A roster of those playing is a who’s who of some of the best minds in the game. Eventually emerging as the winner, after three days of play, was long-time pro, Brian Rast. He took home $7.5 million and the coveted championship ring. It was quite a win for Rast, who battled heads-up against experienced poker pro, Scott Seiver to take down the tournament.
“It was an amazing tournament; what a roller coaster ride at the end,” he told CardPlayer magazine after his win. We were playing for a lot of money there at the end, and it’s amazing to be able to run good and win.”
Rast, originally from California and now living in Las Vegas, has $21.6 million in live tournament winnings and is no stranger to high roller events. That includes winning several Aria High Roller events in Las Vegas with payouts in the high six figures. He also won the $50,000 Poker Players Championship at the WSOP in 2011 for $1.7 million and made it a double in the same event in 2016 for $1.3 million. He now has four WSOP bracelets and is one of the sharpest players in poker.
The Super High Roller Bowl remains a popular event with the buy-in lowered to $300,000 since that first tournament. Many pros enjoy it being rake-free, but registration in 2018 dipped 36.
The event is live-streamed by PokerGO, and the network recently announced that the franchise will be expanding into London, set for Sept. 13-15 with a buy-in of £250,000 and a projected prize pool of £12.25 million. The tournament will be capped at 49 players – and there’s a good chance Rast might be one of them.
Nationality – Born in Denver, Colorado, Rast spent much of his young life in Southern California, where he was valedictorian of his high school class. He then attended Stanford University, where he was a regular in the Stanford Poker Club.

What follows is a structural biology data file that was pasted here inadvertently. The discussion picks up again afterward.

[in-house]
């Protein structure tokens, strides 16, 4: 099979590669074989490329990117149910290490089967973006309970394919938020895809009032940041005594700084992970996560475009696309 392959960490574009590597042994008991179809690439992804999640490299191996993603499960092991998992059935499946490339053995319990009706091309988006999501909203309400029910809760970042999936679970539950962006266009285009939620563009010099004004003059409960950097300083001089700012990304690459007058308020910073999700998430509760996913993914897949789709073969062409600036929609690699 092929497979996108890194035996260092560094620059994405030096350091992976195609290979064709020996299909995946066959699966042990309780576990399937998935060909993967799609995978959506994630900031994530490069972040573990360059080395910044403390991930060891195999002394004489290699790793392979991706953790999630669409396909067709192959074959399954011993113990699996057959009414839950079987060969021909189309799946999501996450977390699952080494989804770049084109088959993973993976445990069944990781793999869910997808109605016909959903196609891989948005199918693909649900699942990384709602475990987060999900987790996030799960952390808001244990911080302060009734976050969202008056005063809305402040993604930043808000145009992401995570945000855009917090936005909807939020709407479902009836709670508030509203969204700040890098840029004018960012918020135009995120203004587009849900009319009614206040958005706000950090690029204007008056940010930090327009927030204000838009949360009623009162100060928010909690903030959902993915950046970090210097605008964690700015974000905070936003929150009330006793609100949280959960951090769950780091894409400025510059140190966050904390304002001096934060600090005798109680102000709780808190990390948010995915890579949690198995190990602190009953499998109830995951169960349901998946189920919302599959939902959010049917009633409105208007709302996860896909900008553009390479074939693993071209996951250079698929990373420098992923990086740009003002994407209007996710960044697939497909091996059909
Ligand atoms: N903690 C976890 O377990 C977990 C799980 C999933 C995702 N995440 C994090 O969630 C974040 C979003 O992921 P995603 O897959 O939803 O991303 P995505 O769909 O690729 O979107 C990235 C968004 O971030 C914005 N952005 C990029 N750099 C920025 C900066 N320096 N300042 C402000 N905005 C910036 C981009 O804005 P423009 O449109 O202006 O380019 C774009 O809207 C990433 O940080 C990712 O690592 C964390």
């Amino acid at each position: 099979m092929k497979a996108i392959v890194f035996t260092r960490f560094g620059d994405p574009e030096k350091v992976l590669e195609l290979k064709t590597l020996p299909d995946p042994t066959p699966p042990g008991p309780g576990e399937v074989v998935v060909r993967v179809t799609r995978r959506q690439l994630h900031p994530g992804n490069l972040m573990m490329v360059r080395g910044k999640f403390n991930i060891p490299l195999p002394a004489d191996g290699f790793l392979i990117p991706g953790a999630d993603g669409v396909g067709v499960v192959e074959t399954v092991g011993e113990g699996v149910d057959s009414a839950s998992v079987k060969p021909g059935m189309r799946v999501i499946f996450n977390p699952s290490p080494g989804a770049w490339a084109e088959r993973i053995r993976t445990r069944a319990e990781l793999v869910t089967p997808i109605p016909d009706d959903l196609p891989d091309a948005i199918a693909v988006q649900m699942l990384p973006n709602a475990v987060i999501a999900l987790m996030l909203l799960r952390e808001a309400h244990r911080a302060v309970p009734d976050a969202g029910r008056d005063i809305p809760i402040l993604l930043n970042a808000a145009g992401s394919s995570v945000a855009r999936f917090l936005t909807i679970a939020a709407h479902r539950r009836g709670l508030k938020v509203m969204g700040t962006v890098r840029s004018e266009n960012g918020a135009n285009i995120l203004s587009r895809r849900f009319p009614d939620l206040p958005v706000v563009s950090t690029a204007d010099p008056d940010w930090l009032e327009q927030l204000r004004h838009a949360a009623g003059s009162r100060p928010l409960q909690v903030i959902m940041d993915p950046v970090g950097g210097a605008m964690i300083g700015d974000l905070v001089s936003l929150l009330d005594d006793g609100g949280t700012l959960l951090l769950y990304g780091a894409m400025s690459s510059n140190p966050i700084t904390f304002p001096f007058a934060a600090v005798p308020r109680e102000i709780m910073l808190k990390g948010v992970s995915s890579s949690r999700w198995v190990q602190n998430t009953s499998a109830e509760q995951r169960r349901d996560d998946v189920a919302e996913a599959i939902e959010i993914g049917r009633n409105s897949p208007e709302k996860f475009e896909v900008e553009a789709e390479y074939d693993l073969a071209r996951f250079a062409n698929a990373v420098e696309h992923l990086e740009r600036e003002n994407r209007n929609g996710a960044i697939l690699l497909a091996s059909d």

Prestige – The Super High Roller championship ring has become a coveted piece of hardware for many pros.
Huge buy-in – A half-million bucks is a lot to put down for a poker tournament. This Poker Central-produced event only added to a growing list of high rollers.
7 – Stanley Choi Collects Massive Score in Macau
One of the earliest massive scores in a high roller came in 2012 at the Macau High Stakes Challenge Super High Roller at the island’s StarWorld Hotel and Casino. The high roller scene wasn’t big yet, but this event was a forerunner of many more to follow.
This tournament featured a HK$2 million buy-in (about $255,000 in U.S. dollars). It was a massive sum, and big buy-in tournaments and cash games would follow in Macau through the years. Players like Phil Ivey and Tom Dwan have made the trip to Asia to play.
Stanley Choi ranks as Hong Kong’s all-time tournament earnings leader with $7.8 million. The Macau High Stakes Challenge was a big chunk of that, and he took home $6.5 million after topping a field of 73 players. Also, among the other eight cashing in the event, were John Juanda, Sam Trickett, and Ivey.
Along with playing poker, Choi has several business interests and remains a player on the high-stakes scene. That includes more Triton Super High Roller events.
Here’s an example Choi playing in some high stakes cash game action.
Nationality – Choi’s win represents the growing Asia high roller scene, which continues to draw players from around the world for some nosebleed action.
Prestige – There was actually a pretty big turnout for this event with some pretty big names. Events like the Super High Roller Bowl have drawn fields in the 40s in recent years, and this event almost doubled that.
Huge buy-in – The buy-in and payout were both massive. They may be dwarfed by some now, but the event remains a forerunner to other high-stakes tournaments around the world.